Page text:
“The most exciting two minutes in sports” has a new champion.
Rich Strike crossed the finish line first to win the 148th Kentucky Derby, the first full-capacity one since 2019 before the pandemic.
Ridden by Sonny Leon, Rich Strike was a late addition to the list of Derby contenders, entering the race Friday after Ethereal Road scratched.
It seemed like a long-shot for the Kentucky-born colt with odds of 80 to 1 at post time, the lowest in the field. But he edged out the others to win the Run for the Roses and the cash prize of $1.86 million dollars. It was the second-biggest upset in Derby history.
“We trained against all odds,” trainer Eric R. Reed said during a press conference after the race.
Reed said the team knew they had a special horse in Rich Strike.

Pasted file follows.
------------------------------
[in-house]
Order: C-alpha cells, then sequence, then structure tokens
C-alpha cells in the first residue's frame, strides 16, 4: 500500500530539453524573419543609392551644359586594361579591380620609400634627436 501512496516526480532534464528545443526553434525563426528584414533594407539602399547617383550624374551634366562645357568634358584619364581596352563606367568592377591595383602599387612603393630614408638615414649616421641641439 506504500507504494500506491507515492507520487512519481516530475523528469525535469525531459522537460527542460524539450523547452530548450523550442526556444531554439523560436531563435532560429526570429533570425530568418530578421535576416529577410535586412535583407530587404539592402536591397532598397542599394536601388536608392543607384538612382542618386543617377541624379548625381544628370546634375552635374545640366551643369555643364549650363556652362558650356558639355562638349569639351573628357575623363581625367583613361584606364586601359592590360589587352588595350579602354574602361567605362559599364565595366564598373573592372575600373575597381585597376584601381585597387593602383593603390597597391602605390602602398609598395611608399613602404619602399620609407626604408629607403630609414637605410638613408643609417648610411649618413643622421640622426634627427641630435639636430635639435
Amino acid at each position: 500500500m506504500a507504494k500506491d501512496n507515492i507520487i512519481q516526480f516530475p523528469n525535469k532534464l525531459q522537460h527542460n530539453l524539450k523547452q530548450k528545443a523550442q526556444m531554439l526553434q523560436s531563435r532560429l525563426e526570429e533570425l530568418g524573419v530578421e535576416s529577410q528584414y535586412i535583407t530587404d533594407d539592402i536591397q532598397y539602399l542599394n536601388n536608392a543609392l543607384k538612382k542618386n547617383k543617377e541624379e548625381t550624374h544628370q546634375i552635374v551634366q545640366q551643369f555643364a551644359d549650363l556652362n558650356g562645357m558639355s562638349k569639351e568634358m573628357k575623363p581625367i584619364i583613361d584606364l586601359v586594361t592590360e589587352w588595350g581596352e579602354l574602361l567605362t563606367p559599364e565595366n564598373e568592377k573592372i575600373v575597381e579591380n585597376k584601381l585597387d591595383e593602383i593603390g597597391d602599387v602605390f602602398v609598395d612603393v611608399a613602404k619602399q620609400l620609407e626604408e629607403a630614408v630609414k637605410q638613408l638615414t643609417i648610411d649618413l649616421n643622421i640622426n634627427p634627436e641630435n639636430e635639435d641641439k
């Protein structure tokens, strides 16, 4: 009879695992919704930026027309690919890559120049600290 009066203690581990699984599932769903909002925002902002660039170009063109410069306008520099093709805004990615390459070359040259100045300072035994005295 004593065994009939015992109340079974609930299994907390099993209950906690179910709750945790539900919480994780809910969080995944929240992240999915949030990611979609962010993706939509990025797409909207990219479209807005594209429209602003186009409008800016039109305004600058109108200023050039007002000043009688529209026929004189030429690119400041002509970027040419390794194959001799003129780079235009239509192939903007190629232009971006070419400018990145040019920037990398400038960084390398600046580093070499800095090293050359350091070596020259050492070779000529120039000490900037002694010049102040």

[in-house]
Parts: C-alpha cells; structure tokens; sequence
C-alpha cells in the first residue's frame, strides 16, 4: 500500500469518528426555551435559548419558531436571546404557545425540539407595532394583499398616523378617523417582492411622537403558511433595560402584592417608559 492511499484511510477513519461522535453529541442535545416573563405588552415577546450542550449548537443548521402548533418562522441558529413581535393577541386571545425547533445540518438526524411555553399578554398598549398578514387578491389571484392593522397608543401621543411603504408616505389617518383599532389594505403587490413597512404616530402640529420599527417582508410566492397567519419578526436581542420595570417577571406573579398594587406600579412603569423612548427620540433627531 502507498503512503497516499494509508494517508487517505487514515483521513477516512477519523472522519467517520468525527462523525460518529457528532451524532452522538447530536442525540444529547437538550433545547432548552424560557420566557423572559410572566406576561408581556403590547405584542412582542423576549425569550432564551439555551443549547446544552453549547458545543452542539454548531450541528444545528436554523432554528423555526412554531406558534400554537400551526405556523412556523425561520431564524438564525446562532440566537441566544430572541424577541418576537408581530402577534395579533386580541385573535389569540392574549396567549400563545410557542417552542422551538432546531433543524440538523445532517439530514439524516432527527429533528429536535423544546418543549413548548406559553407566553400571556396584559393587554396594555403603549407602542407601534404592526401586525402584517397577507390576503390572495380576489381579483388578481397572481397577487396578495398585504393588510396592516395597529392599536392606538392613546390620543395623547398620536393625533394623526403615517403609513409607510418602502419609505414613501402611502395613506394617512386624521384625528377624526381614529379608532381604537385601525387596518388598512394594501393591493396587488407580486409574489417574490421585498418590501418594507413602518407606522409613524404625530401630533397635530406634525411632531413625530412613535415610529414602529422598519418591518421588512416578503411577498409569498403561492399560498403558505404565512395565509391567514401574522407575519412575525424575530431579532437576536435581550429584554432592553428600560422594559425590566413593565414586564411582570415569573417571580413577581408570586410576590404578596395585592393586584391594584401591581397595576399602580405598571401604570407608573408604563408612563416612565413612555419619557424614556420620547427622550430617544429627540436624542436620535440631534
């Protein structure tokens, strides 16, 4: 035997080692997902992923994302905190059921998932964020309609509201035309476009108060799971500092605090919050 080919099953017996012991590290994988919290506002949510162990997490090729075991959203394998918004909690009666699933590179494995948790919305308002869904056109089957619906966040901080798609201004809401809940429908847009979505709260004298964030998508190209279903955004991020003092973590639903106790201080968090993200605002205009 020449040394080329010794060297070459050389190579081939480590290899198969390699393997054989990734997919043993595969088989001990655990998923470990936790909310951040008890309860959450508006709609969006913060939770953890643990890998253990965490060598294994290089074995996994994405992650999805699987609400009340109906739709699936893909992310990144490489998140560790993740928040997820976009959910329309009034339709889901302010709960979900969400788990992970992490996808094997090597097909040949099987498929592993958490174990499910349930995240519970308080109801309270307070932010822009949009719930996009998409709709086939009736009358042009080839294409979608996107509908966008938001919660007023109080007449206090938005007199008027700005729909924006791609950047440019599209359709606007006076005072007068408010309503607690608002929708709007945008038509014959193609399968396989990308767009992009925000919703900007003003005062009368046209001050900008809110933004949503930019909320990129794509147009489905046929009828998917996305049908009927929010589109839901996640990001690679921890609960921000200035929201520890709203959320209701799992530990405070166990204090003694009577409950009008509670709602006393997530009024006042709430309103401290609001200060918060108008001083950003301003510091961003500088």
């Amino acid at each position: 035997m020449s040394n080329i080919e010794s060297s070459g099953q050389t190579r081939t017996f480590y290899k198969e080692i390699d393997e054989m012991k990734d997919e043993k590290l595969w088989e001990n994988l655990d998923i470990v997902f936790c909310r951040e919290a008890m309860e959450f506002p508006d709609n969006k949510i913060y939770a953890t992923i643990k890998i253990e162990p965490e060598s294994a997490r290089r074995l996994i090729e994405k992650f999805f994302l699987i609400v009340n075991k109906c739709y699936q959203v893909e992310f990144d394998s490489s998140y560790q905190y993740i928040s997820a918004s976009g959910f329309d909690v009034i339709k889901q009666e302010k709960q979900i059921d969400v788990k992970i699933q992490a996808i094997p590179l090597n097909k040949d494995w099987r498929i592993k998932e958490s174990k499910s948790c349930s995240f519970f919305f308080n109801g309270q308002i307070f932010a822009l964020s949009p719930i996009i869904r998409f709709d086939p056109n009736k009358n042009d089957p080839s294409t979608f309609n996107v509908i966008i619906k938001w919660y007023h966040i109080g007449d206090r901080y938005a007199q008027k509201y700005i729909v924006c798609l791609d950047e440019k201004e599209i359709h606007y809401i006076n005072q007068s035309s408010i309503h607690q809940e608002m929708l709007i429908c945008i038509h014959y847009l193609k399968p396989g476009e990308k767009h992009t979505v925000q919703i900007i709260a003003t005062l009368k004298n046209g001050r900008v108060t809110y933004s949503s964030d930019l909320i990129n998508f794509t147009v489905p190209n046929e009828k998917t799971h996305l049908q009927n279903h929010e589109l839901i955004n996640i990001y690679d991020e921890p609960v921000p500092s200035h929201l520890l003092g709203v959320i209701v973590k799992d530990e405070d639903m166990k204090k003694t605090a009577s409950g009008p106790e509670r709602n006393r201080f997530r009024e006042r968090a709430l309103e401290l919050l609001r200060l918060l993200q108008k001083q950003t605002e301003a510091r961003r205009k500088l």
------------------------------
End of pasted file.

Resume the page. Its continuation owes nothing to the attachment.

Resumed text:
“I’m not telling you by any means we knew we had a Derby winner. But if we didn’t think we were going to be in the Derby, we wouldn’t have been prepping for this all year,” he said. “We knew we had a horse that was capable of running good.”
“Elated” with the win, Reed gave credit to Leon.
“He taught him to run through horses. And he taught me how to do what I’m doing. So I’m surrounded by the best,” Reed said.
Asked about what this means for his career, Leon said he wants to enjoy this moment for now.
“And we see what happens tomorrow.”
Owner Richard Dawson said he had faith in Rich Strike despite the odds.
“We knew we had a shot because every time he went longer he got better,” he said. “It’s like winning the Super Bowl and maybe even better. You only have one player here.”
The Kentucky Derby is the “first jewel” in the Triple Crown of Thoroughbred Racing. Up next is the Preakness Stakes in Baltimore at the end of the month, followed by the Belmont Stakes in Elmont, New York in June.
Reed said the Preakness is “obviously the spot we got to look at,” but they’ll see how Rich Strike does and make a decision on it “in a few days.”
Dawson has one word for his answer to whether Rich Strike will make a go for the Preakness: “Ditto.”